This is why understanding life in general and human consciousness in particular became so important to scientists. Life needed to be brought within the competence of science if the case that the world was physically accountable was finally to be proved. As an indecipherable black box it was an affront to the claim of scientific omniscience.

But more needs to be explained than simply the fact of life. Much more problematic is human consciousness. We can see what life does. We can even see what we do in the same terms: we are born, we eat, die and reproduce, like other creatures. But we think about those things, we reflect on our actions, we are aware of the reflections of others and we construct the whole vast edifice of human civilisation on the basis of those reflections. So even our birth, eating, death and reproduction, our most elementary biological functions, are wrapped in rituals and meanings. This, surely, would remain a mystery beyond scientific explanation.

Of course, it could not if the physical account of the world was to be complete. And so, in the post-war period, alongside the developments in the biology of life, massive efforts were directed at the problem of human consciousness. What was it and how did it work? Initially this was based on the idea of information and the associated technology of computers.

From the construction of the first computers during the second world war, it was thought that the way they worked was related to the way the brain worked. They did calculations and that was what we did. We might think we were feeding the cat but, at some ultimate, unconscious level, we were solving equations. As computers grew smaller, faster and more powerful, people became increasingly convinced that, at some point in the future, they would become brain-like. Some threshold would be crossed, and the machine would start to think for itself.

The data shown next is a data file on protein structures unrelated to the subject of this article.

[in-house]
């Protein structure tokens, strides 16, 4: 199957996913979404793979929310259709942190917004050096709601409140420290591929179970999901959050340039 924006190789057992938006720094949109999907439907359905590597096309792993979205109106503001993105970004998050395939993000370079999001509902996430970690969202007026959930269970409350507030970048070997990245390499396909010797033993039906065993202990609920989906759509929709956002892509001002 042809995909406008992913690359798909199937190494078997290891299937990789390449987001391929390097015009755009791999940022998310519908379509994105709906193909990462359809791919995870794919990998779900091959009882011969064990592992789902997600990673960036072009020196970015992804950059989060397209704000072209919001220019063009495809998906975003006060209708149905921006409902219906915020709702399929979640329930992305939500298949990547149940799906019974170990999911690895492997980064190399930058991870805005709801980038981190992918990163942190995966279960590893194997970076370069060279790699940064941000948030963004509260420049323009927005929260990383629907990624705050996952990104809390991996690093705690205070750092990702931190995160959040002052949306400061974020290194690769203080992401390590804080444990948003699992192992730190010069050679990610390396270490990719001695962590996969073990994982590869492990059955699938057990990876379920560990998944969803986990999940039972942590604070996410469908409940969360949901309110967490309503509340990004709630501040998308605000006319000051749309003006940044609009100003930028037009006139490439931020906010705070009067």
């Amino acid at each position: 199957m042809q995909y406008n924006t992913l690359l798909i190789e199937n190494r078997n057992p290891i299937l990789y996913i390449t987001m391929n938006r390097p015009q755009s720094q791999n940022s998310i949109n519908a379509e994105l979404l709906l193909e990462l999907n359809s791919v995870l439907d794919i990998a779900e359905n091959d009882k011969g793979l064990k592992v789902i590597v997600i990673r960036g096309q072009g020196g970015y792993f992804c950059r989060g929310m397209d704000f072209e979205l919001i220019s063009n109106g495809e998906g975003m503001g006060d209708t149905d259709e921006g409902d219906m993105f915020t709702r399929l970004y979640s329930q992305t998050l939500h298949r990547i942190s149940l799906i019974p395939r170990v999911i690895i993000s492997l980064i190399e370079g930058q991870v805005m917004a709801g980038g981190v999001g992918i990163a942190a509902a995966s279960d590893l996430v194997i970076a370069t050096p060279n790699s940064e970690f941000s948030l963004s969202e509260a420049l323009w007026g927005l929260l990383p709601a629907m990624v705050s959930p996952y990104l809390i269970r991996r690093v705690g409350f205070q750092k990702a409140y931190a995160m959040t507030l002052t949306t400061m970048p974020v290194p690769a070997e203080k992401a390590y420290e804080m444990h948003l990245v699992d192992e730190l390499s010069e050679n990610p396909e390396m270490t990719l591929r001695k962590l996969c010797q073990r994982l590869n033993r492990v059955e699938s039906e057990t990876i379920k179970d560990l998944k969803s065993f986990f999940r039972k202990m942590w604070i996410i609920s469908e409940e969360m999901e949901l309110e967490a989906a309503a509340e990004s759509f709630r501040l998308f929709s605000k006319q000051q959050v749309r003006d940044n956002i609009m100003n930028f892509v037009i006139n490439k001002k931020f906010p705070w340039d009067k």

Alan Turing, the great mathematical theorist of the computer, devised the Turing test to establish when this had finally happened. Somebody would be able to talk to a computer and to another person, both concealed from him. If he could not tell the difference, then that computer must be judged to be intelligent.

In fact, 50 years later, no machine in the world comes close to passing the Turing test. The hopes of the early computer builders were wildly overoptimistic. Computers can play world-class chess, control stock markets and do many mechanical things that humans cannot; but when it comes to the most important things that we do think for ourselves, reflect on our actions and learn through complex interaction with our environment they are hopeless. Even when it comes to walking round a room, computers are little more impressive than they were 30 years ago.

This failure has been a serious setback for the materialist world view, because it seems to suggest that human consciousness may lie beyond the reach of science. Powerful arguments have emerged against the whole idea of computer modelling of the brain.